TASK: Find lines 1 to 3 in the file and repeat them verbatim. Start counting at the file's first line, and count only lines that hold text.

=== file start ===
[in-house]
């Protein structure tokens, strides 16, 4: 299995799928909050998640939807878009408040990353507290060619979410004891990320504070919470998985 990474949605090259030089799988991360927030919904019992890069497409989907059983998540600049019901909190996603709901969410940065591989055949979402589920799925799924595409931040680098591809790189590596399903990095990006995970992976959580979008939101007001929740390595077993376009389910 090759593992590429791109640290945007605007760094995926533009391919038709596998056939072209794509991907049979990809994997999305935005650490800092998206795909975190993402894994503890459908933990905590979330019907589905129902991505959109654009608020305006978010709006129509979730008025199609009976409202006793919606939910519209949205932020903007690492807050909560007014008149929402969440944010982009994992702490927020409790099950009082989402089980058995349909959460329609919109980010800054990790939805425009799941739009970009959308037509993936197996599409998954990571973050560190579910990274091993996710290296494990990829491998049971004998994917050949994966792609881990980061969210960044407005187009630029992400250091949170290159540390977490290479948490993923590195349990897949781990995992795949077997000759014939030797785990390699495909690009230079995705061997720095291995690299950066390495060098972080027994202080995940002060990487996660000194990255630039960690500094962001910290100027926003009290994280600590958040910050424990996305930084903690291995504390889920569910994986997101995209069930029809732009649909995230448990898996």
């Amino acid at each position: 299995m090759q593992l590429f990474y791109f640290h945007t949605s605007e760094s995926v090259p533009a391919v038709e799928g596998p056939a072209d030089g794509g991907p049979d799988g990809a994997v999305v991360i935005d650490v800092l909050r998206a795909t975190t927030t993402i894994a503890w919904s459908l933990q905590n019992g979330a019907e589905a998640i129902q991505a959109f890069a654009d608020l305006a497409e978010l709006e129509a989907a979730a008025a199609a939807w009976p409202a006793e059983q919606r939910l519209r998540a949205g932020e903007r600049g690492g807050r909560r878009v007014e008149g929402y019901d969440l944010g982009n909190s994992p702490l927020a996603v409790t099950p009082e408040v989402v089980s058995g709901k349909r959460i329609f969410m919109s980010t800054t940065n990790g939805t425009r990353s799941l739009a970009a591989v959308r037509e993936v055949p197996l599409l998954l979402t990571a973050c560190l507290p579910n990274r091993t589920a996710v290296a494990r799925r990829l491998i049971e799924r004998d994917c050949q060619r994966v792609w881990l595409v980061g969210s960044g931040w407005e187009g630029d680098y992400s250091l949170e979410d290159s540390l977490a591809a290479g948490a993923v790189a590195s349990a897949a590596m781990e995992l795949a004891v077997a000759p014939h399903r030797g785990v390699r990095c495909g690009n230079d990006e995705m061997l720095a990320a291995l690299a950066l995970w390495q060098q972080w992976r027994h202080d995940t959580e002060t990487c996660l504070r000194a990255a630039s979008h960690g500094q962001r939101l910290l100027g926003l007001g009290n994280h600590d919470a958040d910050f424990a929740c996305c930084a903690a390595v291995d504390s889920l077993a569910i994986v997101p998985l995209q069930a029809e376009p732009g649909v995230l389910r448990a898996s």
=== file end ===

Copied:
[in-house]
């Protein structure tokens, strides 16, 4: 299995799928909050998640939807878009408040990353507290060619979410004891990320504070919470998985 990474949605090259030089799988991360927030919904019992890069497409989907059983998540600049019901909190996603709901969410940065591989055949979402589920799925799924595409931040680098591809790189590596399903990095990006995970992976959580979008939101007001929740390595077993376009389910 090759593992590429791109640290945007605007760094995926533009391919038709596998056939072209794509991907049979990809994997999305935005650490800092998206795909975190993402894994503890459908933990905590979330019907589905129902991505959109654009608020305006978010709006129509979730008025199609009976409202006793919606939910519209949205932020903007690492807050909560007014008149929402969440944010982009994992702490927020409790099950009082989402089980058995349909959460329609919109980010800054990790939805425009799941739009970009959308037509993936197996599409998954990571973050560190579910990274091993996710290296494990990829491998049971004998994917050949994966792609881990980061969210960044407005187009630029992400250091949170290159540390977490290479948490993923590195349990897949781990995992795949077997000759014939030797785990390699495909690009230079995705061997720095291995690299950066390495060098972080027994202080995940002060990487996660000194990255630039960690500094962001910290100027926003009290994280600590958040910050424990996305930084903690291995504390889920569910994986997101995209069930029809732009649909995230448990898996």
């Amino acid at each position: 299995m090759q593992l590429f990474y791109f640290h945007t949605s605007e760094s995926v090259p533009a391919v038709e799928g596998p056939a072209d030089g794509g991907p049979d799988g990809a994997v999305v991360i935005d650490v800092l909050r998206a795909t975190t927030t993402i894994a503890w919904s459908l933990q905590n019992g979330a019907e589905a998640i129902q991505a959109f890069a654009d608020l305006a497409e978010l709006e129509a989907a979730a008025a199609a939807w009976p409202a006793e059983q919606r939910l519209r998540a949205g932020e903007r600049g690492g807050r909560r878009v007014e008149g929402y019901d969440l944010g982009n909190s994992p702490l927020a996603v409790t099950p009082e408040v989402v089980s058995g709901k349909r959460i329609f969410m919109s980010t800054t940065n990790g939805t425009r990353s799941l739009a970009a591989v959308r037509e993936v055949p197996l599409l998954l979402t990571a973050c560190l507290p579910n990274r091993t589920a996710v290296a494990r799925r990829l491998i049971e799924r004998d994917c050949q060619r994966v792609w881990l595409v980061g969210s960044g931040w407005e187009g630029d680098y992400s250091l949170e979410d290159s540390l977490a591809a290479g948490a993923v790189a590195s349990a897949a590596m781990e995992l795949a004891v077997a000759p014939h399903r030797g785990v390699r990095c495909g690009n230079d990006e995705m061997l720095a990320a291995l690299a950066l995970w390495q060098q972080w992976r027994h202080d995940t959580e002060t990487c996660l504070r000194a990255a630039s979008h960690g500094q962001r939101l910290l100027g926003l007001g009290n994280h600590d919470a958040d910050f424990a929740c996305c930084a903690a390595v291995d504390s889920l077993a569910i994986v997101p998985l995209q069930a029809e376009p732009g649909v995230l389910r448990a898996s």